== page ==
Finally, I went back out and just walked around. Watched some breakdancers at Kawachi-Kosaka station, saw some kids wrestling for fun in a park at the end of the 商店街 (shopping arcade), found a fairly-new コインランドリー (“coin laundry,” or laundromat) with a machine that sold Sangaria ramune in a metal bottle, talked to a couple of dog-walking ladies (one with a large dog, one with a smaller one), and eventually tried out a small 居酒屋 (izakaya; pub).

The izakaya was small, with a little area with a couple tables in the front and what looked like another in the back, but the room was primarily a long, narrow strip with a bar on one side (the other side used for walking). They were surprisingly friendly, even joking around with me, but not dwelling on me too long. When I ordered a beer (a Kirin), they served it with a little premade dish that had three compartments: squid and roe (with cucumber underneath), cold pork with some sort of sauce, and what looked like a snail; I guess that comes standard with your first drink there, since I wasn’t the only one who got such a dish. Wanting to be a good sport, I ate everything (except the cucumber). Not horrible, but I wasn’t looking to ask for a second helping. I got seated in the last spot at the bar, farthest from the door, and one of the servers even spoke to me a bit; she apparently studies (or has studied) a little English, but wasn’t confident enough to use it in front of the customers (who weren’t helping by urging her, “Come on, speak some English!”). Eventually, one last person showed up, but there were no more seats. They quickly dragged out another stool and sat it next to me, then sat the new person there. She was a pretty girl named Rena, a local nurse who apparently worked with several of the current patrons at a nearby hospital. She spoke some English, which she said she’d learned from a friend in the past. Nursing in Japan doesn’t require nearly as much schooling as it does in America, so she wasn’t some snooty med-school grad. She was very friendly and patient, willing to talk to the foreigner who’d taken what would have been her seat. She ordered sake, and got it traditionally: a wooden box with a cup set inside, the whole thing flooded to nearly overflowing. She gave me a sip, and it was surprisingly less strong than clear liquor I’ve had in the past (though probably no less potent). She smoked (apologetically), but I managed to endure it. When it finally got late, I made a gracious exit, but not before a complimentary cup of tea. The bill was a bit high, but I decided the experience was worth it.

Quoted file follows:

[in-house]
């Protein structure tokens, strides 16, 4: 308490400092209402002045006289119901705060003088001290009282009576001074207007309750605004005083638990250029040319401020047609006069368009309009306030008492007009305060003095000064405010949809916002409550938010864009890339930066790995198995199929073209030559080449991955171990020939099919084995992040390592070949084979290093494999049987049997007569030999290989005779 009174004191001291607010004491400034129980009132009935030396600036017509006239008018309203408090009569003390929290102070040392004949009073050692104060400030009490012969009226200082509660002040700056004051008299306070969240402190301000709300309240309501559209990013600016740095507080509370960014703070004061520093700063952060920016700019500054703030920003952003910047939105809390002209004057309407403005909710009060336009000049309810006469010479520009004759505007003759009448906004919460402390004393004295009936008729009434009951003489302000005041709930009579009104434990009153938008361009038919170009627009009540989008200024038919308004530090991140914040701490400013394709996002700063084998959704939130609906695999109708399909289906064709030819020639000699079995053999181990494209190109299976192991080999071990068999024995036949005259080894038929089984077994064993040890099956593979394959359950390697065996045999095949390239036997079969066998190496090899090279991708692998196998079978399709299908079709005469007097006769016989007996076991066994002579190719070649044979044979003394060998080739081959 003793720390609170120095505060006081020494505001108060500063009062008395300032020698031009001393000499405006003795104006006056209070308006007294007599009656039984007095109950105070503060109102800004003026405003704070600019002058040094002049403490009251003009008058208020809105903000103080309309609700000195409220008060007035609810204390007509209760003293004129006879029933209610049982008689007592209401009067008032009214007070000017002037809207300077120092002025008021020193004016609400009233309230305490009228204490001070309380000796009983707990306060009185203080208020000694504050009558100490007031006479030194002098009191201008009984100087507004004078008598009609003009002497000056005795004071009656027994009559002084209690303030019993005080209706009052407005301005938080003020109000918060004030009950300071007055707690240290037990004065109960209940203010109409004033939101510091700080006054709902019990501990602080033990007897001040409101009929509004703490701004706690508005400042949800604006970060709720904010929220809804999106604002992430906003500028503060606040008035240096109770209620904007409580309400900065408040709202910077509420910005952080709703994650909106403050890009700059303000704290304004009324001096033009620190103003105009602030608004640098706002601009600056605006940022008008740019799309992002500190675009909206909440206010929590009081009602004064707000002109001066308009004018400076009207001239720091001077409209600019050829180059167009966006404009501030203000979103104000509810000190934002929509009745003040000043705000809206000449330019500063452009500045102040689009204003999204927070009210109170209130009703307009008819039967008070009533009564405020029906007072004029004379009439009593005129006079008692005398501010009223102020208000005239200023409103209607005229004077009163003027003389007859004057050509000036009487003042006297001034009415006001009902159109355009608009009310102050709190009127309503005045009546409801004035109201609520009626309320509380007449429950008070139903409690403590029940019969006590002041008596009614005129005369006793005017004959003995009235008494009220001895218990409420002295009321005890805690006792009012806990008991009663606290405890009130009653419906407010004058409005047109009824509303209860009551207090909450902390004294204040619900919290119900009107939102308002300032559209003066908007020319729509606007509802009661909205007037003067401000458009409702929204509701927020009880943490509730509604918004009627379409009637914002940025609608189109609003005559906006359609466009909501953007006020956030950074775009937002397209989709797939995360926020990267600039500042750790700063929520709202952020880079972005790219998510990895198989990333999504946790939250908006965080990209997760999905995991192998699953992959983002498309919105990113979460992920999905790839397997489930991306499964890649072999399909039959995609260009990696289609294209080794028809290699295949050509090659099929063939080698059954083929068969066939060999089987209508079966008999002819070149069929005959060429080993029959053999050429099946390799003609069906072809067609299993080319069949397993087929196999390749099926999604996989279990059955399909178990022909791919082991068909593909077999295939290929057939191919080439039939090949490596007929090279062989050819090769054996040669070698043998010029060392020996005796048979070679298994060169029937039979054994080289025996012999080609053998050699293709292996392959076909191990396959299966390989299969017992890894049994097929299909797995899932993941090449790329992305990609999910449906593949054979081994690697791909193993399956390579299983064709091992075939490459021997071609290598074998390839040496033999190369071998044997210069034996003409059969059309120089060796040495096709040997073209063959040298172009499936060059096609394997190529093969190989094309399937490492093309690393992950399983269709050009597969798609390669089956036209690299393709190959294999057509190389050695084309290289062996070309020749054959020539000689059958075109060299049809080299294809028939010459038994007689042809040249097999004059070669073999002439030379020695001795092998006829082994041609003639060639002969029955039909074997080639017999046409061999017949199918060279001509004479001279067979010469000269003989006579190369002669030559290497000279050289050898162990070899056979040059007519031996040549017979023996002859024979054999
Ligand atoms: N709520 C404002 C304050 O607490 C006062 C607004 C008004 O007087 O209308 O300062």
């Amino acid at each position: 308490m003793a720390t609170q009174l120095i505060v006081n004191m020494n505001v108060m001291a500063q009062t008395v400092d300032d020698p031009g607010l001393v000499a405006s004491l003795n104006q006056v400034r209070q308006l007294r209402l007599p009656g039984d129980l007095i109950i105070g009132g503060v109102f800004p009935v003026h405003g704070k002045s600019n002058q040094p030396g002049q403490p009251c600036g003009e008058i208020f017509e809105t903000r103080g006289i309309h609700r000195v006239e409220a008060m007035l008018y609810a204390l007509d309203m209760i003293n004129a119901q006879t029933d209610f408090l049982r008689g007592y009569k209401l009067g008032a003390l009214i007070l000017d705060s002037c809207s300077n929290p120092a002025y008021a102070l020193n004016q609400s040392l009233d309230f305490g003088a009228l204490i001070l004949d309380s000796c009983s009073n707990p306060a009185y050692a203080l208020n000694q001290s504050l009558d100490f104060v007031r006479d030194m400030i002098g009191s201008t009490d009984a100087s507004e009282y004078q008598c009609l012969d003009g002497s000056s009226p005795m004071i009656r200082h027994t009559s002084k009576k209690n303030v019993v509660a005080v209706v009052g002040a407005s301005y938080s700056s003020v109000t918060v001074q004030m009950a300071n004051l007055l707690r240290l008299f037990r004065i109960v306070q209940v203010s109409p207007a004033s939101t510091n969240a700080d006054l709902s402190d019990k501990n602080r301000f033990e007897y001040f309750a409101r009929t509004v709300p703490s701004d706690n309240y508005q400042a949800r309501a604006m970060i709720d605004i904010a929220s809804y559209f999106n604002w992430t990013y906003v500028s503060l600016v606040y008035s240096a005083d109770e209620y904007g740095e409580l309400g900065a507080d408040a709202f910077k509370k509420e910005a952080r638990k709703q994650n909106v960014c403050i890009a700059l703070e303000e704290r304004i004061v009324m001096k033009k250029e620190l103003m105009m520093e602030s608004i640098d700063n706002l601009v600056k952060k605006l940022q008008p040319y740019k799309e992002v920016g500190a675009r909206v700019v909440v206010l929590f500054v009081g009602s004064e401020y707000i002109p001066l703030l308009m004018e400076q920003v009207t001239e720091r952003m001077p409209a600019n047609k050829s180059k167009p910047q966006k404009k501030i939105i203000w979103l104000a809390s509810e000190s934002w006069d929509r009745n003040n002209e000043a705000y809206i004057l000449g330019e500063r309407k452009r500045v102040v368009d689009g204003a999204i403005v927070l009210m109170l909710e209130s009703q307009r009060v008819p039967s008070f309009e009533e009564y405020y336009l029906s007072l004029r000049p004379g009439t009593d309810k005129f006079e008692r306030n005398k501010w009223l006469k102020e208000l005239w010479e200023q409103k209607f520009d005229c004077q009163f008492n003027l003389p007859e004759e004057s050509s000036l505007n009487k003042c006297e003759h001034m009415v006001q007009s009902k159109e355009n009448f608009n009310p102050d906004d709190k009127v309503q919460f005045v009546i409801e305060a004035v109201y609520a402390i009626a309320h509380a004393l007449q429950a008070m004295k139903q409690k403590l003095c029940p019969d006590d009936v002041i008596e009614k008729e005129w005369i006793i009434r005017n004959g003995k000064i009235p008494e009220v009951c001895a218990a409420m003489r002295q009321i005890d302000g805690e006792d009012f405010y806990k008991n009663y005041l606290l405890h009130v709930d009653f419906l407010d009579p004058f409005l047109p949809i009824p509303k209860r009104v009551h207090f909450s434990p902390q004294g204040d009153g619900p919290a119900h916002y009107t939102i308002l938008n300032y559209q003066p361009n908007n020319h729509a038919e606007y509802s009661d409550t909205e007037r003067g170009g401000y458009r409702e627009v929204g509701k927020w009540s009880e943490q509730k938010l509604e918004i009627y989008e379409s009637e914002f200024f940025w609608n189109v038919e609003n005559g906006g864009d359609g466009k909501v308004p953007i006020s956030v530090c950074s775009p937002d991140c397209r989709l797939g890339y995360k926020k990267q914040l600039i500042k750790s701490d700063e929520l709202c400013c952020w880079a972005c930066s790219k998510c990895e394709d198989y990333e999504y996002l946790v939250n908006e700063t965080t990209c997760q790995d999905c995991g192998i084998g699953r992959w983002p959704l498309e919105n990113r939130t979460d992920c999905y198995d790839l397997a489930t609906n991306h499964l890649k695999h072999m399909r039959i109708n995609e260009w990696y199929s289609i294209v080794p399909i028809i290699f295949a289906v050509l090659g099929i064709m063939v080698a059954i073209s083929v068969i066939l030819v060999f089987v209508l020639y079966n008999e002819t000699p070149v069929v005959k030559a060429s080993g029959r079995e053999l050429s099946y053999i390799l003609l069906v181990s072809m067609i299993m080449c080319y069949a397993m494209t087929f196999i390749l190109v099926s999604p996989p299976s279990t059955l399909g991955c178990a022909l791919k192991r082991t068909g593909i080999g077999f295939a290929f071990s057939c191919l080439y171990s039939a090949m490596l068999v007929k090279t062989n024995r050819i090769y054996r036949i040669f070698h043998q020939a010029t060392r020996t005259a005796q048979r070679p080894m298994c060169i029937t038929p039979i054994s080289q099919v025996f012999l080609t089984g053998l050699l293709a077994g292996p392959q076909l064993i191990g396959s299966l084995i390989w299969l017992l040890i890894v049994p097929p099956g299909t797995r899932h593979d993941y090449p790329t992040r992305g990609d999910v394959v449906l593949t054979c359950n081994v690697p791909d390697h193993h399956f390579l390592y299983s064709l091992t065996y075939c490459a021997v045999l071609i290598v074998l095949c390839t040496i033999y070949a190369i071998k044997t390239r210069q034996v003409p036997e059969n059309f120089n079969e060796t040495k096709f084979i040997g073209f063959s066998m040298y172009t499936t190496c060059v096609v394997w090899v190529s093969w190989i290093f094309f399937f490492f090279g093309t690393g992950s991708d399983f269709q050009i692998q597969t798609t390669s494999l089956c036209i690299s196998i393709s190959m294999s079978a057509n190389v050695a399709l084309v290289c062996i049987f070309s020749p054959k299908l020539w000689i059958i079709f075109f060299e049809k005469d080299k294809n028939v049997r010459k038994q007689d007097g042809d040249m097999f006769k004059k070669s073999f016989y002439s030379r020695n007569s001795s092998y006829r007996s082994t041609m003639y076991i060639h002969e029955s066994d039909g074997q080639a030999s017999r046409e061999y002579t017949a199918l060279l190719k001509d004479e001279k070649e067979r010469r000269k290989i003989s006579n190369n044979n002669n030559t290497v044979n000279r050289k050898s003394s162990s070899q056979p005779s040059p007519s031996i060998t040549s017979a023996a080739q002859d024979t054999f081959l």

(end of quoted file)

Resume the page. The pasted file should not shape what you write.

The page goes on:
Early day tomorrow, so I’m off.


Leave a Reply

Fill in your details below or click an icon to log in:

WordPress.com Logo

You are commenting using your WordPress.com account. Log Out / Change )

Twitter picture

You are commenting using your Twitter account. Log Out / Change )

Facebook photo

You are commenting using your Facebook account. Log Out / Change )

Google+ photo

You are commenting using your Google+ account. Log Out / Change )

Connecting to %s